Tax Act increases income taxation of trustsArticle added by Julius Giarmarco on February 12, 2013
Julius Giarmarco

Julius Giarmarco

Troy, MI

Joined: July 07, 2008

Summary of new Income Tax Laws for Estates and Trusts

The American Taxpayer Relief Act of 2012 (the Act) increases the highest federal income tax bracket from 35 percent to 39.6 percent for individuals with taxable income over $400,000 (single), $450,000 (joint), or $11,950 for estates and trusts. The Act also increases the tax rate for long-term capital gains and qualified dividends from 15 percent to 20 percent for individuals with taxable income over $400,000 (single), $450,000 (joint), or $11,950 for estates and trusts.

Beginning in 2013, the Patient Protection and Affordable Care Act implemented a 3.8 percent Medicare tax on the lesser of net investment income or taxable income above $200,000 (single), $250,000 (joint), or $11,950 for estates and trusts. As a result, many estates and trusts will be taxable at 43.4 percent on ordinary income and 23.8 percent on qualified dividends and capital gains, while many beneficiaries, particularly young children and grandchildren, will be taxable at lower rates.

Protection afforded by trusts

Leaving assets in trust to one’s beneficiaries at death (or during lifetime) is a popular way to protect the beneficiaries from creditors, ex-spouses and estate taxes (to the extent of the grantor’s generation-skipping tax exemption). Leaving assets in trust is also a way for the grantor to be assured his/her dispositive wishes are carried out and that the assets remain in his/her bloodline.

There is now an even larger tradeoff for the protection afforded by trusts. Trusts reach the highest tax bracket at $11,950 of taxable income (for 2013, indexed for inflation). In addition, except for marital trusts, there is no basis step-up at the beneficiary’s death for those assets held in trust. As a result of the higher tax rates, and with portability of the deceased spouse’s unused estate tax exemption becoming permanent under the Act, many married couples will dispense with credit shelter trusts. In their place, disclaimer trusts will likely be used to allow the surviving spouse to disclaim all or a portion of the decedent’s estate into a credit shelter trust, if desirable.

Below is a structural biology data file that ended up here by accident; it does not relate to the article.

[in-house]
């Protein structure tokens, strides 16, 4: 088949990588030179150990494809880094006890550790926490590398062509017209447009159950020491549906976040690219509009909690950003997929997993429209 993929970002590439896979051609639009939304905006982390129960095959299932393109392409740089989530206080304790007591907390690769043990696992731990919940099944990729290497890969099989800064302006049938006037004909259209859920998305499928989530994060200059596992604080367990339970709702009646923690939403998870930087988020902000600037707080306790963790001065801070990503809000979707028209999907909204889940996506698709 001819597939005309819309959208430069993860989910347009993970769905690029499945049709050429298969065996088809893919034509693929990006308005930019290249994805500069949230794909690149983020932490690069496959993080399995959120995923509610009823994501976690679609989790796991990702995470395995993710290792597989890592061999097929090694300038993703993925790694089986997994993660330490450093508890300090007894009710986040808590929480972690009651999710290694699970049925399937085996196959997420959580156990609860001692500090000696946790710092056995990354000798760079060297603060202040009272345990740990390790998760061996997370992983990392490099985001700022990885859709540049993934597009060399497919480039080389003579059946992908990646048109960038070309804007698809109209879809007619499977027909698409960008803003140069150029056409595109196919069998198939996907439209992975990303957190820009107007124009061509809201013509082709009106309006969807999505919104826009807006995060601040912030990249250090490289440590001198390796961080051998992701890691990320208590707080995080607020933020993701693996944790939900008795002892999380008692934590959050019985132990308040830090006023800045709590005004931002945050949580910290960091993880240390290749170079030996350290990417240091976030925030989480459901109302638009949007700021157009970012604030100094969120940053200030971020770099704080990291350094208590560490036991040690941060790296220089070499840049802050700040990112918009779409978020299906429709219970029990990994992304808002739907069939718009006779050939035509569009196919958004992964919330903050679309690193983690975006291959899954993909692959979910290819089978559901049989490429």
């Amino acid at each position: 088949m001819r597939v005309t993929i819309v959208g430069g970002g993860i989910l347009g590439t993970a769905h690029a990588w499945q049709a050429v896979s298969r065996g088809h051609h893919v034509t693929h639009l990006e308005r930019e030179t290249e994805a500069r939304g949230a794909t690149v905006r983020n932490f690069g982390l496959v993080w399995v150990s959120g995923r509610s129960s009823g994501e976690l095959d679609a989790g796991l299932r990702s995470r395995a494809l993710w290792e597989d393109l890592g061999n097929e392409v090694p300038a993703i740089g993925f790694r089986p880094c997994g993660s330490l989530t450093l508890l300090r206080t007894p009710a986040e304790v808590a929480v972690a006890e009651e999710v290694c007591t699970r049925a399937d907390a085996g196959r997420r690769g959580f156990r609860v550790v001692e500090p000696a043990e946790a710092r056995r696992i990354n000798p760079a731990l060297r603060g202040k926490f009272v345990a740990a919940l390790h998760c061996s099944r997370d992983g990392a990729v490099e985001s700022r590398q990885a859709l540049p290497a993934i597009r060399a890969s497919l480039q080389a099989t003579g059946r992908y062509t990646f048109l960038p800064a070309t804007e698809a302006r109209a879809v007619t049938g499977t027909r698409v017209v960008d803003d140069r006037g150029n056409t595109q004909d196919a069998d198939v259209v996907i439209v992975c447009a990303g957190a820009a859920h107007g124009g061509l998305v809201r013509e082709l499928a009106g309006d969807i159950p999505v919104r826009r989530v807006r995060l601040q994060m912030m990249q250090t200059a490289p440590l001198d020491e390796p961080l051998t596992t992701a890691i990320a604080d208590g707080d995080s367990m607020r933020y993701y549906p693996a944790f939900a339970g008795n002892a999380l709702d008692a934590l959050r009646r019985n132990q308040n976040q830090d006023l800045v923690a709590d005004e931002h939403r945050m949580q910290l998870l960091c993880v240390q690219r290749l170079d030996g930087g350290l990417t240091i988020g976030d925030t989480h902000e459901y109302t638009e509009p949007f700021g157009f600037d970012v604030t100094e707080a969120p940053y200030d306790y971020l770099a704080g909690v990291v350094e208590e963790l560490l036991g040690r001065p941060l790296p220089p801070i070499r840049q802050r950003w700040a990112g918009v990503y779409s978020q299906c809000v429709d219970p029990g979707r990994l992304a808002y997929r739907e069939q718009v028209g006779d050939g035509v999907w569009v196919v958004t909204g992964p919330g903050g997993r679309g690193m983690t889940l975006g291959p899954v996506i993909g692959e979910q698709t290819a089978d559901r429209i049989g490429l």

Minimizing trust income taxes

But what about bequests and gifts to children and more remote descendants? Many clients will be unwilling to leave assets outright to children, particularly young ones. In those situations, trusts will still be used to protect the beneficiaries from their inability, their disability, their creditors and their predators, including ex-spouses. For those clients, the tax consequences can be minimized by:

1. Investing the trust funds for qualified dividends, long-term capital gains and tax-exempt income. Paying a 23.8 percent tax is preferable to paying a 43.4 percent tax.

2. Limiting turnover to minimize gains.

3. When not threatened by creditors, distributing income and capital gains to the beneficiaries, in which case the beneficiaries will pay the taxes at their rates.

4. Investing trust funds in permanent life insurance. The build-up of cash value inside the policy, and policy loans and withdrawals (up to basis in the contract), will be income and Medicare tax free. An added benefit is that the death proceeds will also escape estate taxes.

In addition, if a permanent policy on the grantor’s life is purchased by the trust (with the grantor’s spouse as the beneficiary), the trustee can access the cash values for the benefit of the spouse. This arrangement not only has income tax benefits, but also financial/retirement options.